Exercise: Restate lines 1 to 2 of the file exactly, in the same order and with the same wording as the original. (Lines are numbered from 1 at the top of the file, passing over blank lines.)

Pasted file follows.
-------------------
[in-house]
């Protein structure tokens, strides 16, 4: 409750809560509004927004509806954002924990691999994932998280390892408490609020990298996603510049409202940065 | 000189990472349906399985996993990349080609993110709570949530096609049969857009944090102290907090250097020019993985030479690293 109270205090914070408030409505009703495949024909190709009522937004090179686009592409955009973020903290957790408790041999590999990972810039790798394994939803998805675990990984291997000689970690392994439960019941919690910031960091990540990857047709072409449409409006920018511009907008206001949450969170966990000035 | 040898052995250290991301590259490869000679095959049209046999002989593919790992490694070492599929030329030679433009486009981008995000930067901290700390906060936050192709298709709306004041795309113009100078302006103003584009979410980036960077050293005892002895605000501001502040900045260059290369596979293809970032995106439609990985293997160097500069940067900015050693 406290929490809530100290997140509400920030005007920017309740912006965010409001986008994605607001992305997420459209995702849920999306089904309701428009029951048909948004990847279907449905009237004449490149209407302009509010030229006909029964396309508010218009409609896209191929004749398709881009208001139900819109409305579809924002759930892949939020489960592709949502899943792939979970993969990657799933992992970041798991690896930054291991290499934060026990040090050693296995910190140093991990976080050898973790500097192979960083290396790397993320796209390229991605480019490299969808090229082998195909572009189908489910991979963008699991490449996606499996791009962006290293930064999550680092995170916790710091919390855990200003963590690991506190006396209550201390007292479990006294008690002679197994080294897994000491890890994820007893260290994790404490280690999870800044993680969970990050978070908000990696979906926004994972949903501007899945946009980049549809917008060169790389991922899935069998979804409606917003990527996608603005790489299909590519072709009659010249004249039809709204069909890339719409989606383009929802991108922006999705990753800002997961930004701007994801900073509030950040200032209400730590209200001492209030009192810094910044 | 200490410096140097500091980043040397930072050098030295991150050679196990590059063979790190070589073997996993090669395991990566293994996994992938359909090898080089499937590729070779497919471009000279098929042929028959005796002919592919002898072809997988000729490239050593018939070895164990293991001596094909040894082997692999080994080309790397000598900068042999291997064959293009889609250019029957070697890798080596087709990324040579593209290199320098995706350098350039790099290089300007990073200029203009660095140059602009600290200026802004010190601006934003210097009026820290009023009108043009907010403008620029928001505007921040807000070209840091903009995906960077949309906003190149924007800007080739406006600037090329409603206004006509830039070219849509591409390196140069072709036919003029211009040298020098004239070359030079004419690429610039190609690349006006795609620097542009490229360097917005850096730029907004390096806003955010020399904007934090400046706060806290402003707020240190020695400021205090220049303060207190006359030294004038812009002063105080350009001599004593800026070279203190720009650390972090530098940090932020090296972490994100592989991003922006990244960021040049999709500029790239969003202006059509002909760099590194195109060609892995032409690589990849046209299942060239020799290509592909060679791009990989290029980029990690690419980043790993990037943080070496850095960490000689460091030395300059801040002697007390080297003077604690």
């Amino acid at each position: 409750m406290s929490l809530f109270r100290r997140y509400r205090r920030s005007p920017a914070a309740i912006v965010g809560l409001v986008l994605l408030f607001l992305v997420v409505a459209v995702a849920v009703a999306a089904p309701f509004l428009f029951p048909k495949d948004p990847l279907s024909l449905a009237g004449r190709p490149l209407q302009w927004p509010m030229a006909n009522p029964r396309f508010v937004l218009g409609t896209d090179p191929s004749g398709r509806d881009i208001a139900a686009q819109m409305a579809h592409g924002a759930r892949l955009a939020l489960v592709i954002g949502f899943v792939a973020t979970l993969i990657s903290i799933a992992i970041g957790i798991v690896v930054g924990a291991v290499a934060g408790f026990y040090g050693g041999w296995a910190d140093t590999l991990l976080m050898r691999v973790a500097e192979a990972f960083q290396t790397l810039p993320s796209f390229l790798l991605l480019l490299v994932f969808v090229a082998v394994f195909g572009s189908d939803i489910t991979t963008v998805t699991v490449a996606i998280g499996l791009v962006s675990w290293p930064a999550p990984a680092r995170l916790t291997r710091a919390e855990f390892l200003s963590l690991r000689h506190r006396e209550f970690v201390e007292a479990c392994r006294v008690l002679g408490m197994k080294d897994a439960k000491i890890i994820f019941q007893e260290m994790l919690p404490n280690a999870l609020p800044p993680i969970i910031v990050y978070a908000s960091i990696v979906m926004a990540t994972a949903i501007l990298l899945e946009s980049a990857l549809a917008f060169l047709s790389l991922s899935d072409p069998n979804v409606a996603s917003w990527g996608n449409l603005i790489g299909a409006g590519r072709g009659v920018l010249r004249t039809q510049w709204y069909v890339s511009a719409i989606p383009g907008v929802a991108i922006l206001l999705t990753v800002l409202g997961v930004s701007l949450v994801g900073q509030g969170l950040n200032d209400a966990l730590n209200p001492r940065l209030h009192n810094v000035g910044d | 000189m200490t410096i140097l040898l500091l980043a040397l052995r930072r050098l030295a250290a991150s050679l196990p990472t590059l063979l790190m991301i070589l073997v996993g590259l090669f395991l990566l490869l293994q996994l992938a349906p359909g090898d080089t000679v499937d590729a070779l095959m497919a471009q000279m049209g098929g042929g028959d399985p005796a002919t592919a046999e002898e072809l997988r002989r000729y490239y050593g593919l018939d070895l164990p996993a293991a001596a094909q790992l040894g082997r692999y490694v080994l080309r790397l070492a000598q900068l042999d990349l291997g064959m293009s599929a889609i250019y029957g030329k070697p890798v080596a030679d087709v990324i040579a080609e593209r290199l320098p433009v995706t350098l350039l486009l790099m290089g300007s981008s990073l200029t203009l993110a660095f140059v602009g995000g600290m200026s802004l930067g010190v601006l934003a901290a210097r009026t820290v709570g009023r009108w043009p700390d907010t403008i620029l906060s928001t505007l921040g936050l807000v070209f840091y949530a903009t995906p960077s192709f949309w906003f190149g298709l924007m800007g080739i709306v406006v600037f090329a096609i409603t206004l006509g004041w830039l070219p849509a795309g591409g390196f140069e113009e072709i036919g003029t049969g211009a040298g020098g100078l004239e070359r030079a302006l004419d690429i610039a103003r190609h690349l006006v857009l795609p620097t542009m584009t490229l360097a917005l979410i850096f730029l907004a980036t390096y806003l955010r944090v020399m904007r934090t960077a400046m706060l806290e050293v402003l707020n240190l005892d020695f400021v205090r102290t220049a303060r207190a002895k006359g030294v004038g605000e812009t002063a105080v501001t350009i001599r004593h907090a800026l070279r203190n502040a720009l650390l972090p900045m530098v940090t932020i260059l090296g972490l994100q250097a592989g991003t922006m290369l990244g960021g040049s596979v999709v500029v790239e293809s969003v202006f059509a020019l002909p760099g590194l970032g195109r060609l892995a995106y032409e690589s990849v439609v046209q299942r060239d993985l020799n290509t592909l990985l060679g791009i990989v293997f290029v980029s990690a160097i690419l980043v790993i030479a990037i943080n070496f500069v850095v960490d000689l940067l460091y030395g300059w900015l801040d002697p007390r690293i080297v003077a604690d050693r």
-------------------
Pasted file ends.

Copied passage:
[in-house]
């Protein structure tokens, strides 16, 4: 409750809560509004927004509806954002924990691999994932998280390892408490609020990298996603510049409202940065 | 000189990472349906399985996993990349080609993110709570949530096609049969857009944090102290907090250097020019993985030479690293 109270205090914070408030409505009703495949024909190709009522937004090179686009592409955009973020903290957790408790041999590999990972810039790798394994939803998805675990990984291997000689970690392994439960019941919690910031960091990540990857047709072409449409409006920018511009907008206001949450969170966990000035 | 040898052995250290991301590259490869000679095959049209046999002989593919790992490694070492599929030329030679433009486009981008995000930067901290700390906060936050192709298709709306004041795309113009100078302006103003584009979410980036960077050293005892002895605000501001502040900045260059290369596979293809970032995106439609990985293997160097500069940067900015050693 406290929490809530100290997140509400920030005007920017309740912006965010409001986008994605607001992305997420459209995702849920999306089904309701428009029951048909948004990847279907449905009237004449490149209407302009509010030229006909029964396309508010218009409609896209191929004749398709881009208001139900819109409305579809924002759930892949939020489960592709949502899943792939979970993969990657799933992992970041798991690896930054291991290499934060026990040090050693296995910190140093991990976080050898973790500097192979960083290396790397993320796209390229991605480019490299969808090229082998195909572009189908489910991979963008699991490449996606499996791009962006290293930064999550680092995170916790710091919390855990200003963590690991506190006396209550201390007292479990006294008690002679197994080294897994000491890890994820007893260290994790404490280690999870800044993680969970990050978070908000990696979906926004994972949903501007899945946009980049549809917008060169790389991922899935069998979804409606917003990527996608603005790489299909590519072709009659010249004249039809709204069909890339719409989606383009929802991108922006999705990753800002997961930004701007994801900073509030950040200032209400730590209200001492209030009192810094910044 | 200490410096140097500091980043040397930072050098030295991150050679196990590059063979790190070589073997996993090669395991990566293994996994992938359909090898080089499937590729070779497919471009000279098929042929028959005796002919592919002898072809997988000729490239050593018939070895164990293991001596094909040894082997692999080994080309790397000598900068042999291997064959293009889609250019029957070697890798080596087709990324040579593209290199320098995706350098350039790099290089300007990073200029203009660095140059602009600290200026802004010190601006934003210097009026820290009023009108043009907010403008620029928001505007921040807000070209840091903009995906960077949309906003190149924007800007080739406006600037090329409603206004006509830039070219849509591409390196140069072709036919003029211009040298020098004239070359030079004419690429610039190609690349006006795609620097542009490229360097917005850096730029907004390096806003955010020399904007934090400046706060806290402003707020240190020695400021205090220049303060207190006359030294004038812009002063105080350009001599004593800026070279203190720009650390972090530098940090932020090296972490994100592989991003922006990244960021040049999709500029790239969003202006059509002909760099590194195109060609892995032409690589990849046209299942060239020799290509592909060679791009990989290029980029990690690419980043790993990037943080070496850095960490000689460091030395300059801040002697007390080297003077604690």